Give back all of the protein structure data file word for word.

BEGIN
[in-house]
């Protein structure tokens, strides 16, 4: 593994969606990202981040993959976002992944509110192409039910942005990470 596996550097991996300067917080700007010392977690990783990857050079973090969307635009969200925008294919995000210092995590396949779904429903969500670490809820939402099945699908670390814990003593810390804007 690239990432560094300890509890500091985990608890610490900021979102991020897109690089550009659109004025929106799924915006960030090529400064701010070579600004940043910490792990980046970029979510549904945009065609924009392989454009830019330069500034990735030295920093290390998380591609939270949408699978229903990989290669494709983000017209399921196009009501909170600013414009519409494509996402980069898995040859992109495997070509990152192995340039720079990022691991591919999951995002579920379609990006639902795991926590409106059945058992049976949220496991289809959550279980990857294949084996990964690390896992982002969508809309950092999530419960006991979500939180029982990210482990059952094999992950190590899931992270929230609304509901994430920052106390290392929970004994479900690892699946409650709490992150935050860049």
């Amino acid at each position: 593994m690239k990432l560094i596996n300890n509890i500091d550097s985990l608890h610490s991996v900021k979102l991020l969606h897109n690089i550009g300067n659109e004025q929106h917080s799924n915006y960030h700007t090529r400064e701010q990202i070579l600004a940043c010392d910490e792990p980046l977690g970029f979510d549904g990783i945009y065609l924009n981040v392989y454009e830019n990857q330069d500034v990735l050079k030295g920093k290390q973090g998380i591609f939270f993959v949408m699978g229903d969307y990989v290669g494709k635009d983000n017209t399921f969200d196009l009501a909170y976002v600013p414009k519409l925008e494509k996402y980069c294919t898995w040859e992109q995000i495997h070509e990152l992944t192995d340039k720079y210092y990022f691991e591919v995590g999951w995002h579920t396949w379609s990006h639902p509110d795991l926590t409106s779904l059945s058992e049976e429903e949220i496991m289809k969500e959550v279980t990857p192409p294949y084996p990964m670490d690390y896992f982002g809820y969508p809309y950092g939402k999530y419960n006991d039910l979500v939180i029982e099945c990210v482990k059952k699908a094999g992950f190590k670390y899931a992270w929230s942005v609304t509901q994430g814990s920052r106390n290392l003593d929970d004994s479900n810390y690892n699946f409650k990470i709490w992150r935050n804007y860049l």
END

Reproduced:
[in-house]
């Protein structure tokens, strides 16, 4: 593994969606990202981040993959976002992944509110192409039910942005990470 596996550097991996300067917080700007010392977690990783990857050079973090969307635009969200925008294919995000210092995590396949779904429903969500670490809820939402099945699908670390814990003593810390804007 690239990432560094300890509890500091985990608890610490900021979102991020897109690089550009659109004025929106799924915006960030090529400064701010070579600004940043910490792990980046970029979510549904945009065609924009392989454009830019330069500034990735030295920093290390998380591609939270949408699978229903990989290669494709983000017209399921196009009501909170600013414009519409494509996402980069898995040859992109495997070509990152192995340039720079990022691991591919999951995002579920379609990006639902795991926590409106059945058992049976949220496991289809959550279980990857294949084996990964690390896992982002969508809309950092999530419960006991979500939180029982990210482990059952094999992950190590899931992270929230609304509901994430920052106390290392929970004994479900690892699946409650709490992150935050860049």
């Amino acid at each position: 593994m690239k990432l560094i596996n300890n509890i500091d550097s985990l608890h610490s991996v900021k979102l991020l969606h897109n690089i550009g300067n659109e004025q929106h917080s799924n915006y960030h700007t090529r400064e701010q990202i070579l600004a940043c010392d910490e792990p980046l977690g970029f979510d549904g990783i945009y065609l924009n981040v392989y454009e830019n990857q330069d500034v990735l050079k030295g920093k290390q973090g998380i591609f939270f993959v949408m699978g229903d969307y990989v290669g494709k635009d983000n017209t399921f969200d196009l009501a909170y976002v600013p414009k519409l925008e494509k996402y980069c294919t898995w040859e992109q995000i495997h070509e990152l992944t192995d340039k720079y210092y990022f691991e591919v995590g999951w995002h579920t396949w379609s990006h639902p509110d795991l926590t409106s779904l059945s058992e049976e429903e949220i496991m289809k969500e959550v279980t990857p192409p294949y084996p990964m670490d690390y896992f982002g809820y969508p809309y950092g939402k999530y419960n006991d039910l979500v939180i029982e099945c990210v482990k059952k699908a094999g992950f190590k670390y899931a992270w929230s942005v609304t509901q994430g814990s920052r106390n290392l003593d929970d004994s479900n810390y690892n699946f409650k990470i709490w992150r935050n804007y860049l």